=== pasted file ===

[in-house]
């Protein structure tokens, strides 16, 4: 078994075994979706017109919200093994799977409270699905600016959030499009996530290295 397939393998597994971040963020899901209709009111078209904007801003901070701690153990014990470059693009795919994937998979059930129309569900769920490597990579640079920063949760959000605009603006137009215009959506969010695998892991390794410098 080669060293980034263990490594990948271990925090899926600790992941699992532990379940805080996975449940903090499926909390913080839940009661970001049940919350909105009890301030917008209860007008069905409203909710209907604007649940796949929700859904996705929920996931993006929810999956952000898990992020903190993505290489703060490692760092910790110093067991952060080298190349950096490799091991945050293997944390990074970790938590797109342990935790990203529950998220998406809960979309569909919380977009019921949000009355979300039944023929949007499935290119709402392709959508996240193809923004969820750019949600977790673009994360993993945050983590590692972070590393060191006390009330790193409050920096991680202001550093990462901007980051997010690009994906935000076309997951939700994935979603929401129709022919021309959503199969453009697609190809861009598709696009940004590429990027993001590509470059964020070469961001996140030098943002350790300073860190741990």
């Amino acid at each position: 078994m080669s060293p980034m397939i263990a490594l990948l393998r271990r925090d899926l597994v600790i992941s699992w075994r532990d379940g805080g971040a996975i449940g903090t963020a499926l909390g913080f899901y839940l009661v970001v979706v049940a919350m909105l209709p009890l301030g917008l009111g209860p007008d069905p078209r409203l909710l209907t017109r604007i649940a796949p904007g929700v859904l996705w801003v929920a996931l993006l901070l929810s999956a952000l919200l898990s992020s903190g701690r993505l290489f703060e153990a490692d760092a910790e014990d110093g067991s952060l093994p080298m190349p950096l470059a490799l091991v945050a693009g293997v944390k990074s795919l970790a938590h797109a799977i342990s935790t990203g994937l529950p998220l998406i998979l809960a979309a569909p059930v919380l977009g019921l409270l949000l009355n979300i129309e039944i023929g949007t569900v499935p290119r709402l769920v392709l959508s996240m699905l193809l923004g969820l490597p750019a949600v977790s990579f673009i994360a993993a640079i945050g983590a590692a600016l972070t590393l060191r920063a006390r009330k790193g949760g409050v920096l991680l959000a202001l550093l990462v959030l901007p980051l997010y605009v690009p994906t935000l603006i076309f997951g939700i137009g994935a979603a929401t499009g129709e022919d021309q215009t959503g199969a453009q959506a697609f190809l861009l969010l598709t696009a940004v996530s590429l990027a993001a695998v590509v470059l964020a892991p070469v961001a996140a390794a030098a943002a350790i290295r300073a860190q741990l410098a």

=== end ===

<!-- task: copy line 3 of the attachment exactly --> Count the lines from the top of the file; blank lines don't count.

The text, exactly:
């Amino acid at each position: 078994m080669s060293p980034m397939i263990a490594l990948l393998r271990r925090d899926l597994v600790i992941s699992w075994r532990d379940g805080g971040a996975i449940g903090t963020a499926l909390g913080f899901y839940l009661v970001v979706v049940a919350m909105l209709p009890l301030g917008l009111g209860p007008d069905p078209r409203l909710l209907t017109r604007i649940a796949p904007g929700v859904l996705w801003v929920a996931l993006l901070l929810s999956a952000l919200l898990s992020s903190g701690r993505l290489f703060e153990a490692d760092a910790e014990d110093g067991s952060l093994p080298m190349p950096l470059a490799l091991v945050a693009g293997v944390k990074s795919l970790a938590h797109a799977i342990s935790t990203g994937l529950p998220l998406i998979l809960a979309a569909p059930v919380l977009g019921l409270l949000l009355n979300i129309e039944i023929g949007t569900v499935p290119r709402l769920v392709l959508s996240m699905l193809l923004g969820l490597p750019a949600v977790s990579f673009i994360a993993a640079i945050g983590a590692a600016l972070t590393l060191r920063a006390r009330k790193g949760g409050v920096l991680l959000a202001l550093l990462v959030l901007p980051l997010y605009v690009p994906t935000l603006i076309f997951g939700i137009g994935a979603a929401t499009g129709e022919d021309q215009t959503g199969a453009q959506a697609f190809l861009l969010l598709t696009a940004v996530s590429l990027a993001a695998v590509v470059l964020a892991p070469v961001a996140a390794a030098a943002a350790i290295r300073a860190q741990l410098a």